..What exactly is history but the accounts, reminiscences, and stories of human beings? Any sweeping historiography that reads historical processes in a way that diminishes the men and women who lived them””who, indeed, caused them””must be rejected as inadequate. Downton Abbey succeeds by reminding us of the human face of the past.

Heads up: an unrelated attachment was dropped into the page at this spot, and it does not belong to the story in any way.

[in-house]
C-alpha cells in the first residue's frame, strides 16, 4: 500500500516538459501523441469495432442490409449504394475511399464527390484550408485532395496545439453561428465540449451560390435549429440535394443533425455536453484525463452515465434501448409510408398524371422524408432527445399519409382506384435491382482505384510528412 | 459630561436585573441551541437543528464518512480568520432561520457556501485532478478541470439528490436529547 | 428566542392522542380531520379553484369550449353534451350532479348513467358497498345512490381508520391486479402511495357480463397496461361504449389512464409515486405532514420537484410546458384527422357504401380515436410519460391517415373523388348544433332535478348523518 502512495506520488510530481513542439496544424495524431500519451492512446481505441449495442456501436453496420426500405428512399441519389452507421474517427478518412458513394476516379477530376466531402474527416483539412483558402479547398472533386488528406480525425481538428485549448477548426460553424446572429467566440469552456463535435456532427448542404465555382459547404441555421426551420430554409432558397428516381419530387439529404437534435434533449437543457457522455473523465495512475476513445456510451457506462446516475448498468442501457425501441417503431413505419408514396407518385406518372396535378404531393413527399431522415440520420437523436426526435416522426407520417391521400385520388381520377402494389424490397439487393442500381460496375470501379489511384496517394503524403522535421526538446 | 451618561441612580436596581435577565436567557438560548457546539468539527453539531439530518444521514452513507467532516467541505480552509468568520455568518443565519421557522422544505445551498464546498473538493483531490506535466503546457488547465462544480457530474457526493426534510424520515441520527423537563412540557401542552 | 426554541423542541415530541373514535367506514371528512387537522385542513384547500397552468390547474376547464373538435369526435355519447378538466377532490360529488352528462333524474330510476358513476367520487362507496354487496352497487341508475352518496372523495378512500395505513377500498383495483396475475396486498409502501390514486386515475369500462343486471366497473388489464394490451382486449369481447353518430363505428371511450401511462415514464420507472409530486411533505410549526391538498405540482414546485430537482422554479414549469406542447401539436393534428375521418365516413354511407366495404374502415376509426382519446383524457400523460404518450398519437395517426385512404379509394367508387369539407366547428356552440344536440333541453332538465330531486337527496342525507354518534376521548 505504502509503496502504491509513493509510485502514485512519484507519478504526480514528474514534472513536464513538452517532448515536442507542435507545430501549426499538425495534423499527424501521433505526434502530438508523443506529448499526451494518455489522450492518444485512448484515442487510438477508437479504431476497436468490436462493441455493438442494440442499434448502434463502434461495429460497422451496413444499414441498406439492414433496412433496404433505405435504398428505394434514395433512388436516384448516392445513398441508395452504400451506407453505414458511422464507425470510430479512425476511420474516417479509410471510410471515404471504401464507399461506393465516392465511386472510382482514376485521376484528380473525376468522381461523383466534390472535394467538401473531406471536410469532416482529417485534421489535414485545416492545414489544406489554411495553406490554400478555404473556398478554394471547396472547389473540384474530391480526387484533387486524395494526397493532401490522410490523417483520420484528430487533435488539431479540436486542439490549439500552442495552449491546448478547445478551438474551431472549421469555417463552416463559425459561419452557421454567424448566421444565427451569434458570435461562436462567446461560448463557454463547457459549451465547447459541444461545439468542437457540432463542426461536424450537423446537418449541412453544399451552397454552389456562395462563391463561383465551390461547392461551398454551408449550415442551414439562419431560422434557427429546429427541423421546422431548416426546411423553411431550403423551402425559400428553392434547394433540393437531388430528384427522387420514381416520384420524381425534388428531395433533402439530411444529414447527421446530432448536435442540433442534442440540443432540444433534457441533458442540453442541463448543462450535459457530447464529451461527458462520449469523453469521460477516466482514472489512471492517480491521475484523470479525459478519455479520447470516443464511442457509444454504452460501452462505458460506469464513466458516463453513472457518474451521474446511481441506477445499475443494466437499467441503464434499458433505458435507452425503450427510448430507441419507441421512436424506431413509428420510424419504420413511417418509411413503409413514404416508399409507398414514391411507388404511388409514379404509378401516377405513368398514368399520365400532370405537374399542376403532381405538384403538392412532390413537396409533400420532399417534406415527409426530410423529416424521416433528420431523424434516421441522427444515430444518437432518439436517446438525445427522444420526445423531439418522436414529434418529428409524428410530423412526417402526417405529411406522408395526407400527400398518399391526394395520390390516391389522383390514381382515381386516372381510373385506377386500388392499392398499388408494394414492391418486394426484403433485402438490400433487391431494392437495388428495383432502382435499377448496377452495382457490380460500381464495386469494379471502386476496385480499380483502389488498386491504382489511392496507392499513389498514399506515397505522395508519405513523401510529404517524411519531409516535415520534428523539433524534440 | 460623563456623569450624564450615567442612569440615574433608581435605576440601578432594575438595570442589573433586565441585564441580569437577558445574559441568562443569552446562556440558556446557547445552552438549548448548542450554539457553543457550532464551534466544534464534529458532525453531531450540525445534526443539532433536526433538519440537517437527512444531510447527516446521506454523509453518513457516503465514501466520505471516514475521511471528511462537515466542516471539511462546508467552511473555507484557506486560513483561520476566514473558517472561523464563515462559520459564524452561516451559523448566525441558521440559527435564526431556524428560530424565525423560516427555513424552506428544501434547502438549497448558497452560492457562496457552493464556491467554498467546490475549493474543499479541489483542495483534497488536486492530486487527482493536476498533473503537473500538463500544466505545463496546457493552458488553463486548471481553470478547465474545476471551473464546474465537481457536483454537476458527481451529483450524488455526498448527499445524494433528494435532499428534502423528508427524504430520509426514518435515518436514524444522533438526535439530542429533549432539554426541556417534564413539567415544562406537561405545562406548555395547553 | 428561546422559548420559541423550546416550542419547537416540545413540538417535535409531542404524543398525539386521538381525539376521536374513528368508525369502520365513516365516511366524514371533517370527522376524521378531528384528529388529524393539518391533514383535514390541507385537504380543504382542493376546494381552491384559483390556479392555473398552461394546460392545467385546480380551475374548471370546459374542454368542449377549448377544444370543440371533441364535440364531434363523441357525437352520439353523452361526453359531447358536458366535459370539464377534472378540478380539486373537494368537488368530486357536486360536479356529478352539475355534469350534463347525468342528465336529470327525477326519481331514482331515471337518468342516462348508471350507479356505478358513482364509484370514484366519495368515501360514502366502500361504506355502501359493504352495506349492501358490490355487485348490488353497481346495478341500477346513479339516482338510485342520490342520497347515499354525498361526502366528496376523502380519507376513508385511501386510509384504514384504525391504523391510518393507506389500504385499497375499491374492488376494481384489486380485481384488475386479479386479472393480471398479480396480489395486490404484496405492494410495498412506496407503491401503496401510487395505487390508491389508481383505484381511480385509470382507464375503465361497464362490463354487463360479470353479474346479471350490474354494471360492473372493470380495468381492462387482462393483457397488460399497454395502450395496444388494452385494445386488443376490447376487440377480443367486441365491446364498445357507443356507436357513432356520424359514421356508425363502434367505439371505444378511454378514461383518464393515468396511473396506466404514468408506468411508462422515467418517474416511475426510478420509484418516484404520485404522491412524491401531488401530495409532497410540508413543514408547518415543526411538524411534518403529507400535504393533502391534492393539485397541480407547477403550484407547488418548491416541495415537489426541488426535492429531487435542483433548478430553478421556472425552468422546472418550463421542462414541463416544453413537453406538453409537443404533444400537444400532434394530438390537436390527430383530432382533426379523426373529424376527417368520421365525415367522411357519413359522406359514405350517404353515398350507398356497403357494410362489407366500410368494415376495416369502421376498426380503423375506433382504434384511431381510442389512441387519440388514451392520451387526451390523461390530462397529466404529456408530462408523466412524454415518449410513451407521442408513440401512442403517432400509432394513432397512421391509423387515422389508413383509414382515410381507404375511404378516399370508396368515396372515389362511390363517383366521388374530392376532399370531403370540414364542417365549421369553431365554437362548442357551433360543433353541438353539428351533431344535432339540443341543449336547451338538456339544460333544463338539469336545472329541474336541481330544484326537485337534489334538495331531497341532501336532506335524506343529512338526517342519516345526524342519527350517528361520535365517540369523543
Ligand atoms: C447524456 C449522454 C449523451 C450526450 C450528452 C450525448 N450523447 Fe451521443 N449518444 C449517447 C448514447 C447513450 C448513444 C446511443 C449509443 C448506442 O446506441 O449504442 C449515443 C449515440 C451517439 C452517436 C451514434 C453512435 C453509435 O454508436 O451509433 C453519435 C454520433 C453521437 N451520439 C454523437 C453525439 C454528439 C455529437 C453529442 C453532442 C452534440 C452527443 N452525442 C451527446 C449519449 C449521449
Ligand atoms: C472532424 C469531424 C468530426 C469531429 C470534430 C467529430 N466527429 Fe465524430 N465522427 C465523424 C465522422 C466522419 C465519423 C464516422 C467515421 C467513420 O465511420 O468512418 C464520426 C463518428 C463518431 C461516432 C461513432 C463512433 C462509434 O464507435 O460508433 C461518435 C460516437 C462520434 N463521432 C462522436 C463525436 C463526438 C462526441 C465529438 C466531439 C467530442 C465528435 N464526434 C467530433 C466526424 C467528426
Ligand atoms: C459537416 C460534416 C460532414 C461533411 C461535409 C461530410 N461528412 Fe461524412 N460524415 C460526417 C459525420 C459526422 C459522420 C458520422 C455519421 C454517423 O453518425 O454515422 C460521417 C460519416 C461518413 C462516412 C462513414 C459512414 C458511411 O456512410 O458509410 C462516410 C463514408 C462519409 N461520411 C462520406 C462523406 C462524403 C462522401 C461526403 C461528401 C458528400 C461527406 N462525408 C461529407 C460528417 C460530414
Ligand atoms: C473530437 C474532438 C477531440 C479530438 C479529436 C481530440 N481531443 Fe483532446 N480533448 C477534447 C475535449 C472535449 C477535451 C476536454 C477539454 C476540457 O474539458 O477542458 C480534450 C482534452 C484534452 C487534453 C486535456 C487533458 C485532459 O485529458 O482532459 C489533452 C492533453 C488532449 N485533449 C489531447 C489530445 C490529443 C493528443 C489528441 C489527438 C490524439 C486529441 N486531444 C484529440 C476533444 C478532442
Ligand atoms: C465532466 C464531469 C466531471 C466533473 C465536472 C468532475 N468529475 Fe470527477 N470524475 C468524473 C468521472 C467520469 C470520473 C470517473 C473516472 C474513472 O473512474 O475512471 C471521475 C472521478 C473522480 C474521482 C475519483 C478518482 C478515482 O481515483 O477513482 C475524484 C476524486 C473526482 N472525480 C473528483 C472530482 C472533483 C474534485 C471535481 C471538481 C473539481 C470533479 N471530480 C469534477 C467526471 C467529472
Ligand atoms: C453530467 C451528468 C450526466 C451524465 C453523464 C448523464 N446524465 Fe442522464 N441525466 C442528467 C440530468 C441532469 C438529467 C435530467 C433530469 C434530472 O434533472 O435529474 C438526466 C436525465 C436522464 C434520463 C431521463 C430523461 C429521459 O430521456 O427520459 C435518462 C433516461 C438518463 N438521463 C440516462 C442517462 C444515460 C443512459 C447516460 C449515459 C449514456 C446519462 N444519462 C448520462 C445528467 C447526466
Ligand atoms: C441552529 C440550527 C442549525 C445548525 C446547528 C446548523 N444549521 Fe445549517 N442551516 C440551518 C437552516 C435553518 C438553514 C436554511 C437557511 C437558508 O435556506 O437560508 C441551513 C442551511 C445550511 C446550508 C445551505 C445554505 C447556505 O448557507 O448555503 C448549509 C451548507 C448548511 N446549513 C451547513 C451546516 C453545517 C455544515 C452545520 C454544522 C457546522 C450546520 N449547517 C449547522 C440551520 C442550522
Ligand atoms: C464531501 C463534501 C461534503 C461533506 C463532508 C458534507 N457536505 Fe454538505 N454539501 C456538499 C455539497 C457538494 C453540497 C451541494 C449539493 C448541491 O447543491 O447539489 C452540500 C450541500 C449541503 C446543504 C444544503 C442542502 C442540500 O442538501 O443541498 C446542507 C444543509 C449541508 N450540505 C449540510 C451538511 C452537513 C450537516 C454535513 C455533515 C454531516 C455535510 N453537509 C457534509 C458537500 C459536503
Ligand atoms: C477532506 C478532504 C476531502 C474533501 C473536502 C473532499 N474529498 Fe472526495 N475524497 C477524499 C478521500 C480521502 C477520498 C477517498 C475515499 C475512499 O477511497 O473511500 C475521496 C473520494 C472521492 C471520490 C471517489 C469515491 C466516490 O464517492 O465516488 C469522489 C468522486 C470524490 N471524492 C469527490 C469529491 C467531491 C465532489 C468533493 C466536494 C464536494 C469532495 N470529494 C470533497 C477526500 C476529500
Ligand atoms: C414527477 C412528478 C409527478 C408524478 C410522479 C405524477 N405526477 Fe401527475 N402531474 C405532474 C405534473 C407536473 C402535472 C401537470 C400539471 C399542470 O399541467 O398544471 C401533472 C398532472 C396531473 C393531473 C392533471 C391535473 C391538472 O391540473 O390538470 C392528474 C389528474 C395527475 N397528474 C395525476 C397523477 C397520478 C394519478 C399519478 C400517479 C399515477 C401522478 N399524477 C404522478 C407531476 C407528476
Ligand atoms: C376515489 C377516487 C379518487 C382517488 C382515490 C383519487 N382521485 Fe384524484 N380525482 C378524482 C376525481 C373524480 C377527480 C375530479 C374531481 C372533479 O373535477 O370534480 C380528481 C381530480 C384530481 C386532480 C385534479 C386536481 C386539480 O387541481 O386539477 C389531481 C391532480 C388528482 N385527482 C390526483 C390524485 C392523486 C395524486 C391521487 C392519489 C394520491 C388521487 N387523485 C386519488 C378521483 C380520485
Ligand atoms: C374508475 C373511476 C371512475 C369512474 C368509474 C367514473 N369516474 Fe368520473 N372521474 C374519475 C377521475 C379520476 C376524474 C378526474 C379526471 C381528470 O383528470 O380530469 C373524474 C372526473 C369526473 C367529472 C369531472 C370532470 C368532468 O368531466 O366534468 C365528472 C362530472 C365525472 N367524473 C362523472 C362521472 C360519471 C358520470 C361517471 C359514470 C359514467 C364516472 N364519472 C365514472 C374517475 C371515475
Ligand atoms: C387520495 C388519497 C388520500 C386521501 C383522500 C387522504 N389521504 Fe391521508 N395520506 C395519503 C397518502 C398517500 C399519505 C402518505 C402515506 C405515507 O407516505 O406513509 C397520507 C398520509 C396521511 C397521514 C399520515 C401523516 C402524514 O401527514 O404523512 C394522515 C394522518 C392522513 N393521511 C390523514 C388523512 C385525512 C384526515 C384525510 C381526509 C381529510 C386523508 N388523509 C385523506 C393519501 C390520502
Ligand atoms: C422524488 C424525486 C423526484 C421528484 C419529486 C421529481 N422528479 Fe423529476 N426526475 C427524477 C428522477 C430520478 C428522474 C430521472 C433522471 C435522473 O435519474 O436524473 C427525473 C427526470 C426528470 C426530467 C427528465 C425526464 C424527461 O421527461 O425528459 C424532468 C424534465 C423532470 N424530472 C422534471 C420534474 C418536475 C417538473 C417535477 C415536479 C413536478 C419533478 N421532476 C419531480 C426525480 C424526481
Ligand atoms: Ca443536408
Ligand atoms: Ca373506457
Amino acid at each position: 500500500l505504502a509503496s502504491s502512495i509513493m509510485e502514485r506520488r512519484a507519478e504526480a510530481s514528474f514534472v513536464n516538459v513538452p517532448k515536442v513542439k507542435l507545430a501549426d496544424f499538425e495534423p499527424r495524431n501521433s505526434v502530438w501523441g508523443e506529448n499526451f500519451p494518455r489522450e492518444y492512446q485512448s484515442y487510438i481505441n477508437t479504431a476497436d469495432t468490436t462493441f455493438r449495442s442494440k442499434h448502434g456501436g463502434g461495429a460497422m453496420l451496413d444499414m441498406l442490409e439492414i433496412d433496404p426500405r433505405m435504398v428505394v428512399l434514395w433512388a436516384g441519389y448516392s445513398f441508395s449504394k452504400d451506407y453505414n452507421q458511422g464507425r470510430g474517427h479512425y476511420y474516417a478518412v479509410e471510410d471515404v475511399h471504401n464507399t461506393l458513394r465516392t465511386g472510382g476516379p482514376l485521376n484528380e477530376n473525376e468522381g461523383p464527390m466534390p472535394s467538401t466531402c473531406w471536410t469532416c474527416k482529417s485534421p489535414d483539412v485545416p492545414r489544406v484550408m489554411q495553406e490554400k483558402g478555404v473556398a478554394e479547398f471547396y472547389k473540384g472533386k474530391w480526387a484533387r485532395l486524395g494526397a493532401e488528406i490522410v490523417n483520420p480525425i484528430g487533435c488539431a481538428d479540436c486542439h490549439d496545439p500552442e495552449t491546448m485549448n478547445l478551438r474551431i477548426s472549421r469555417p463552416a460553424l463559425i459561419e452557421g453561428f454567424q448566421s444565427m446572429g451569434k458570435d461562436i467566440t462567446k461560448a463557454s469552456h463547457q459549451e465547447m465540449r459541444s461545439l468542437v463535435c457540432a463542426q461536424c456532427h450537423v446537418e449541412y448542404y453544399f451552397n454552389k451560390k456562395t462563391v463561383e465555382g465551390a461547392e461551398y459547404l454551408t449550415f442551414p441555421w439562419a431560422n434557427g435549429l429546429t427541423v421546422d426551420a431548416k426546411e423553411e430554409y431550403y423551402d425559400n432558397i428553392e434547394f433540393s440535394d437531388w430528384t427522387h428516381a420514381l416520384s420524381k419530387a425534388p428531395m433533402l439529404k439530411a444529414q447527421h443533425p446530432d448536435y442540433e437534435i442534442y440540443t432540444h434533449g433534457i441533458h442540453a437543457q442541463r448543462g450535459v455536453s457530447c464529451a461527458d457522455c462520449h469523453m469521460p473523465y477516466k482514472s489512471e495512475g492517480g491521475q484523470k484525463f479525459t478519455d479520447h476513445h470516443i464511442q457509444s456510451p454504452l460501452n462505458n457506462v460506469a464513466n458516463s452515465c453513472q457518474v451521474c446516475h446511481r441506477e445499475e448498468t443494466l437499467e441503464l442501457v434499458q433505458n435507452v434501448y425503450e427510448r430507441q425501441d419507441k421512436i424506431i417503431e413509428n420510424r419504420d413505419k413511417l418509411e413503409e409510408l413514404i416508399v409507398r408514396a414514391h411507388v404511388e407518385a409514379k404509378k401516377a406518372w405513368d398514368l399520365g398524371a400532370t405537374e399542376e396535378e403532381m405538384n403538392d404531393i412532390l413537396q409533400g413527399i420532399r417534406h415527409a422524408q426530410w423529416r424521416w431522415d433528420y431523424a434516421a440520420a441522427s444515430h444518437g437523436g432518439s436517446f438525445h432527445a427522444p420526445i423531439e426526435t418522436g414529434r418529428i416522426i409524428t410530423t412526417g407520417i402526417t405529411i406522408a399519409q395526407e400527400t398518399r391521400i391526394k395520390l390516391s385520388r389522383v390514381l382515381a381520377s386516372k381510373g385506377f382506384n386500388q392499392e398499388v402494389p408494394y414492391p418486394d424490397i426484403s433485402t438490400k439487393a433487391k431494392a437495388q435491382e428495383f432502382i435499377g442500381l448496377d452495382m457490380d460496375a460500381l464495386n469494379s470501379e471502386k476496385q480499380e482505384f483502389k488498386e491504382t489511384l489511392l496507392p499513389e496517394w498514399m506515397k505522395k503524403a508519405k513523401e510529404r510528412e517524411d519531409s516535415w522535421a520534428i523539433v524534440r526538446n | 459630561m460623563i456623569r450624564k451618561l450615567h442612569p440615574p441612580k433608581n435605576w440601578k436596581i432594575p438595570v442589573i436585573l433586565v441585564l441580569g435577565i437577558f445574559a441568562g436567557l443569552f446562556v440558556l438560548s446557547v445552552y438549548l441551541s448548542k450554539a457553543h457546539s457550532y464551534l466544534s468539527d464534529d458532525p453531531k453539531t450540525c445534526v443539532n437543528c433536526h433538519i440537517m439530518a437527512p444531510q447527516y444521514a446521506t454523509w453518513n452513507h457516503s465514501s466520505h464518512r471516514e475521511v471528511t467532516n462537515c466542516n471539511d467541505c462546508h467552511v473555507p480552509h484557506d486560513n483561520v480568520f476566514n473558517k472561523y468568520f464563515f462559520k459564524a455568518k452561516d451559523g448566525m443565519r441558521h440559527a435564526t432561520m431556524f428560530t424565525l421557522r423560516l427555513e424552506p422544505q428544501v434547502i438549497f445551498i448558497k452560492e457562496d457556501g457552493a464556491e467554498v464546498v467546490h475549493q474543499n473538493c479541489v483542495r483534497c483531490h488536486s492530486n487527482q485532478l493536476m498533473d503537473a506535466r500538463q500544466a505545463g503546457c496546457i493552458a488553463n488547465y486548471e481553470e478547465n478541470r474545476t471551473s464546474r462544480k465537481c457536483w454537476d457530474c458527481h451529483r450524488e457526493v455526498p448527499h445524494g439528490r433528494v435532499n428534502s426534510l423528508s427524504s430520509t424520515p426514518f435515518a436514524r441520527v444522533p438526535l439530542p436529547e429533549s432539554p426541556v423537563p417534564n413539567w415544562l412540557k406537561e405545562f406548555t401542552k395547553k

Perhaps no work is more heavily invested in making sense of history than the Bible itself. We understand our own sacred Scripture as historiographical in nature””the biblical writers do indeed give us inspired accounts of historical events, often including an interpretive matrix through which to read them. The Bible tells one grand, cosmic, redemptive Story. It also tells countless individual strands of narrative, the “Bible stories” so many of us may have learned as kids in Sunday school. But even for the Christian reader, who acknowledges that Scripture is historical in nature, we can be tempted to remove the human element from our reading. We can see God’s providential work as simply a grand powerful force, his truth as a set of doctrinal regulations, his people as characters with no more dimension than Hamlet or Harry Potter. But these were real events that happened to real people, who spoke and ate and breathed and did all the things we do. God might have chosen to view history, in a sense, abstractly, supervening all events and processes from his throne in heaven. Yet, in the person of the Son, he chose to enter it and, in so doing, to consecrate it..